Oral Manifestations Caused by Drug Abuse

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Nicole Macchia
March 14, 2013
Writing II sections 043
Professor Johnson
Research paper draft #1

Oral manifestations caused by drug abuse

“The mouth is the mirror of one’s body.” Depending how an individual may take care of their overall health will eventually reflect on how he/she takes care of their oral region; it does consist of the body as well. If an individual, works out, eats proper nutrition, gets enough sleep and has daily responsibilities, would you look at that person to be put into a healthy bracket, correct? Well what if this person happened to recreationally take drugs on the weekends, would their lifestyle still be considered him/her as a healthy person? What people do not realize is that they may not see themselves as a drug addict but they are a drug abuser. One may not be completely addicted but they are forming a pattern of becoming dependent on a drug to fulfill that “wanting” feeling they have in their head. Drug abuse is a very serious issue in today’s society and what people do not know is that even doing a little here and there can lead to a serious issue. For example if someone with a regular lifestyle happened to come across the drug called Methamphetamine, an addictive stimulant that affects the central nervous system, it could take one time of use to get addicted (NIH 2006). Extended and extensive abuse of methamphetamine has damaging and devastating effects on the orofacial region. This oral manifestation presents itself through a myriad of visible interruptions to oral health such as: Xerostomia, gingival enlargement, dental caries, and periodontal disease.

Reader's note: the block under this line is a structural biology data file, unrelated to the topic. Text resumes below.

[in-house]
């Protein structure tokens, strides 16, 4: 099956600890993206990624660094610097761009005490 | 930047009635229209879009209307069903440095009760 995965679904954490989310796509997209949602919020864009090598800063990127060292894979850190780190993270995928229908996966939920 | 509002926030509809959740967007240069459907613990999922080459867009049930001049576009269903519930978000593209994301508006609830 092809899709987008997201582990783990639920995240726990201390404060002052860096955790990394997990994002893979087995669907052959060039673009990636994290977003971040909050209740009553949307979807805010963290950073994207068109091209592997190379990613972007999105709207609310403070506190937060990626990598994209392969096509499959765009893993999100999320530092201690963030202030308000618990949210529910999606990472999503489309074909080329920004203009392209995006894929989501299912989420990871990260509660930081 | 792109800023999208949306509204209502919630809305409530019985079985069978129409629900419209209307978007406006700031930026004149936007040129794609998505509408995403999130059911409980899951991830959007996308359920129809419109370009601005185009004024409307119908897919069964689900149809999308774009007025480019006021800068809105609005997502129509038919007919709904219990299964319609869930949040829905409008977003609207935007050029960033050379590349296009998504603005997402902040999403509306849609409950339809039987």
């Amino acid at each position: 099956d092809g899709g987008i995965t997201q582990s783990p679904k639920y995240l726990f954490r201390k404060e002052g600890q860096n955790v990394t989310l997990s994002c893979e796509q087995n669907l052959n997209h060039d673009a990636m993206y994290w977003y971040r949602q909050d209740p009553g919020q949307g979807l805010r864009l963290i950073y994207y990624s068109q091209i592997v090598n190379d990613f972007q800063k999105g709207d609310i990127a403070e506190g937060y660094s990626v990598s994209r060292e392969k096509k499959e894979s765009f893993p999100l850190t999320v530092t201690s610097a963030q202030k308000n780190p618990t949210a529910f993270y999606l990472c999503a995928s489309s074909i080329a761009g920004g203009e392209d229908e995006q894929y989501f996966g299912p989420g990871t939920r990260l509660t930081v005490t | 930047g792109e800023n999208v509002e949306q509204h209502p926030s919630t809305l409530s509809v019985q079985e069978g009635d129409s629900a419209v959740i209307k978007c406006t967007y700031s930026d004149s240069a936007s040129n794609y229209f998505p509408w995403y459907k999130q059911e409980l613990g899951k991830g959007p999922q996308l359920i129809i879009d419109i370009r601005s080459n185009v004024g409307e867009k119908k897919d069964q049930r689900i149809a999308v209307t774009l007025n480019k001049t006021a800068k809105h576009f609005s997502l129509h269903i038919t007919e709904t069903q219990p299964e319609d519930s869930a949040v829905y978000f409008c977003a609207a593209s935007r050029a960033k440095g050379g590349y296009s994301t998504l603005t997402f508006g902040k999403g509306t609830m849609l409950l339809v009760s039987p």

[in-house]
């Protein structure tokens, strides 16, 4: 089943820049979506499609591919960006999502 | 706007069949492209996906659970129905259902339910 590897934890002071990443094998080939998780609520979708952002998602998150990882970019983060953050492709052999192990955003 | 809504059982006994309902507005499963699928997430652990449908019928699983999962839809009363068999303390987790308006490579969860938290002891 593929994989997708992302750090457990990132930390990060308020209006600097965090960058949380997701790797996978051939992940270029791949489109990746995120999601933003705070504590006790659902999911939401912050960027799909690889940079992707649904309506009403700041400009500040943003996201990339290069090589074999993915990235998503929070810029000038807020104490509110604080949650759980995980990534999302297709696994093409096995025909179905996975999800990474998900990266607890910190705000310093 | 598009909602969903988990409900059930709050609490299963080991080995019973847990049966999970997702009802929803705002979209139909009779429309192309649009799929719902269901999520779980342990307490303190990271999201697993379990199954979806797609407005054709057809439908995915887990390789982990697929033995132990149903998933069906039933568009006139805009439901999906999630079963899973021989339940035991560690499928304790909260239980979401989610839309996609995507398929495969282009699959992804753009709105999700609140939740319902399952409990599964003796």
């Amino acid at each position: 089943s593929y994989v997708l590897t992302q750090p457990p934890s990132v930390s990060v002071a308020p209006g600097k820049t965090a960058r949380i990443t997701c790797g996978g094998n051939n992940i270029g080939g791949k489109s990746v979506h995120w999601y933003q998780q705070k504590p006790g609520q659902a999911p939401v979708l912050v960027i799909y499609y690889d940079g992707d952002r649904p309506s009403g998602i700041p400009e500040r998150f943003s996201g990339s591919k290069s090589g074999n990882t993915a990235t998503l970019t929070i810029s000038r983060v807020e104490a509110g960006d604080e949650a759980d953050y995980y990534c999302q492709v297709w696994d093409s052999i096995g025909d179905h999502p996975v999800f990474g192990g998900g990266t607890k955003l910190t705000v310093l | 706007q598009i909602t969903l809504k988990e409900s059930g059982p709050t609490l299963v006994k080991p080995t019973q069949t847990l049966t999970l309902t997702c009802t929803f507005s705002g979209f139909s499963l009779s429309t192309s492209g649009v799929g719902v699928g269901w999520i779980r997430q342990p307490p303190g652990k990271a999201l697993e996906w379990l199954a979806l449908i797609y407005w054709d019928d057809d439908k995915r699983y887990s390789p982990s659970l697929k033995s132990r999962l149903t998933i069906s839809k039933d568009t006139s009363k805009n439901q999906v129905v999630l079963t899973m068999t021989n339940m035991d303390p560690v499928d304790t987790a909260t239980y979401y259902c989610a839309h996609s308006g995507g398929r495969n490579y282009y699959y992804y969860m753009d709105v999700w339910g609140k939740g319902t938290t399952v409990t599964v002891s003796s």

Methamphetamine also known as “crystal meth” is credited to be one of the most highly addictive drugs. It is a drug that affects your appearance, wellbeing, brain chemistry, and overall health. Meth releases a surge of dopamine, causing an intense rush of pleasure or prolonged sense of euphoria. Over time, meth destroys dopamine receptors, making it impossible to feel pleasure. Although these pleasure centers can heal over time, research suggests that damage to users' cognitive abilities may be permanent (Heringlake2006). Prolonged abuse can lead to psychotic behavior, including paranoia, insomnia, anxiety, extreme aggression, delusions and hallucinations, and even death. Methamphetamine has been around for a very long time and although it appears to be more prevalent now as opposed to back then. “Amphetamine was first made in 1887 in Germany and methamphetamine, more potent and easy to make, was developed in Japan in 1919.”(Drug-FreeWorld2006) The crystalline powder was soluble in water, making it a perfect candidate for injection”(Drug-FreeWorld2006) Methamphetamine went into wide use during World War II, when both sides used it to keep troops awake”( Drug-FreeWorld2006) “High doses were given to Japanese Kamikaze pilots before their suicide missions. And after the war, methamphetamine abuse by injection reached epidemic proportions when supplies stored for military use became available to the Japanese public” (Drug-FreeWorld2006).

The Chemical structures of Methamphetamine can affect a person’s memory, motor skills, and behavior. With all of these drastic changes to an individual, it can cause harm for themselves and others around them. Methamphetamine's chemical structure is similar to that of amphetamine, but it has more pronounced effects on the central nervous system. Like amphetamine, it causes “increased activity, decreased appetite, and a general sense of well-being” (Narconon2010) the effects of methamphetamine can last 6 to 8 hours. After the initial "rush," there is typically a state of high agitation that in some individuals can lead to violent behavior” (Narconon 2010). When a person is using meth multiple times, the drug destroys the wiring of the pleasure centers of the brain making it harder to experience pleasure at all. Studies have shown that these tissues can regrow over time, the process can take...
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